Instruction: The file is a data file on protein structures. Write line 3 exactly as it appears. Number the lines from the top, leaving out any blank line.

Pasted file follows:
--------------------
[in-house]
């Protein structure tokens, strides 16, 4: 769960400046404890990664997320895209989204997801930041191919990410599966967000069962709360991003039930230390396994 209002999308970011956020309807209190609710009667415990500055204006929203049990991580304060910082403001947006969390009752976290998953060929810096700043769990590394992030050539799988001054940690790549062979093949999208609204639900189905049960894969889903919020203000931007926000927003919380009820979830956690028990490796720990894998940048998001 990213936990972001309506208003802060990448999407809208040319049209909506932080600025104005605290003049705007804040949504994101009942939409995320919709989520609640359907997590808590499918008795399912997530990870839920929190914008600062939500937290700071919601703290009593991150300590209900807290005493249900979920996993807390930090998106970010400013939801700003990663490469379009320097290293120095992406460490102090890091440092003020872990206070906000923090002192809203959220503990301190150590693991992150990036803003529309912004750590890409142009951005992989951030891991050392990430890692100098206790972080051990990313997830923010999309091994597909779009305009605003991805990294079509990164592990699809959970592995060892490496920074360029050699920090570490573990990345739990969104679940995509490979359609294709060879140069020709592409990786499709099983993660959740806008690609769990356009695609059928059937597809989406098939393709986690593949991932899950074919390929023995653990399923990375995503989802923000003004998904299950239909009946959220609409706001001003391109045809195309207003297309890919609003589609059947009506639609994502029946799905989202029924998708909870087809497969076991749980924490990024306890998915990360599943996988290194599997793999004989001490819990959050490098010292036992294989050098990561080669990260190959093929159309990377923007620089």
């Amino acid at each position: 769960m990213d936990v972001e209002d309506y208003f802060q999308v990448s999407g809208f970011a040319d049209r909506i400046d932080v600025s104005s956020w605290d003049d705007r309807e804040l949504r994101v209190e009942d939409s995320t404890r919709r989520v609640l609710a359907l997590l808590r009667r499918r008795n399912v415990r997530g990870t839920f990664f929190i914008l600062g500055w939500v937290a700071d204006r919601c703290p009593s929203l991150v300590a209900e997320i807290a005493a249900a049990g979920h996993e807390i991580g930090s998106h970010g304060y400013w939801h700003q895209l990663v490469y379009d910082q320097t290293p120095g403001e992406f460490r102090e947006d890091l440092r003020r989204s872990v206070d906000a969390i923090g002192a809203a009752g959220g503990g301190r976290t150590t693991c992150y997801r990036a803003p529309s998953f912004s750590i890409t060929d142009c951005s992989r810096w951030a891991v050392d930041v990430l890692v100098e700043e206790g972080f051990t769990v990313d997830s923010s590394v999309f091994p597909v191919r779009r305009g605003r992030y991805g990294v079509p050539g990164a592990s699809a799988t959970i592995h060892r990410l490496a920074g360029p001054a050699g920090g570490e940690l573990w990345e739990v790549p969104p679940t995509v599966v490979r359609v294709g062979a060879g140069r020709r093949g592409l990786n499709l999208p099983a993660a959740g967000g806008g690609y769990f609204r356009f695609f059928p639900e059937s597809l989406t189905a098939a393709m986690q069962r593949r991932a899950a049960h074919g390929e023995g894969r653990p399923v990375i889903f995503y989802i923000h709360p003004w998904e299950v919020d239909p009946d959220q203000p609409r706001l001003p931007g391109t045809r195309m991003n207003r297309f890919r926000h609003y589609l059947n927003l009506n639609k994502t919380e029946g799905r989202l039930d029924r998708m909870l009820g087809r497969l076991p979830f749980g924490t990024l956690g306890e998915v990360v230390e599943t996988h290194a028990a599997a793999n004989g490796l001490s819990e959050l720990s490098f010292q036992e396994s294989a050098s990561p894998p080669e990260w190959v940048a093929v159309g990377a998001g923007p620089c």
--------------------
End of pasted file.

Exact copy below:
């Amino acid at each position: 769960m990213d936990v972001e209002d309506y208003f802060q999308v990448s999407g809208f970011a040319d049209r909506i400046d932080v600025s104005s956020w605290d003049d705007r309807e804040l949504r994101v209190e009942d939409s995320t404890r919709r989520v609640l609710a359907l997590l808590r009667r499918r008795n399912v415990r997530g990870t839920f990664f929190i914008l600062g500055w939500v937290a700071d204006r919601c703290p009593s929203l991150v300590a209900e997320i807290a005493a249900a049990g979920h996993e807390i991580g930090s998106h970010g304060y400013w939801h700003q895209l990663v490469y379009d910082q320097t290293p120095g403001e992406f460490r102090e947006d890091l440092r003020r989204s872990v206070d906000a969390i923090g002192a809203a009752g959220g503990g301190r976290t150590t693991c992150y997801r990036a803003p529309s998953f912004s750590i890409t060929d142009c951005s992989r810096w951030a891991v050392d930041v990430l890692v100098e700043e206790g972080f051990t769990v990313d997830s923010s590394v999309f091994p597909v191919r779009r305009g605003r992030y991805g990294v079509p050539g990164a592990s699809a799988t959970i592995h060892r990410l490496a920074g360029p001054a050699g920090g570490e940690l573990w990345e739990v790549p969104p679940t995509v599966v490979r359609v294709g062979a060879g140069r020709r093949g592409l990786n499709l999208p099983a993660a959740g967000g806008g690609y769990f609204r356009f695609f059928p639900e059937s597809l989406t189905a098939a393709m986690q069962r593949r991932a899950a049960h074919g390929e023995g894969r653990p399923v990375i889903f995503y989802i923000h709360p003004w998904e299950v919020d239909p009946d959220q203000p609409r706001l001003p931007g391109t045809r195309m991003n207003r297309f890919r926000h609003y589609l059947n927003l009506n639609k994502t919380e029946g799905r989202l039930d029924r998708m909870l009820g087809r497969l076991p979830f749980g924490t990024l956690g306890e998915v990360v230390e599943t996988h290194a028990a599997a793999n004989g490796l001490s819990e959050l720990s490098f010292q036992e396994s294989a050098s990561p894998p080669e990260w190959v940048a093929v159309g990377a998001g923007p620089c």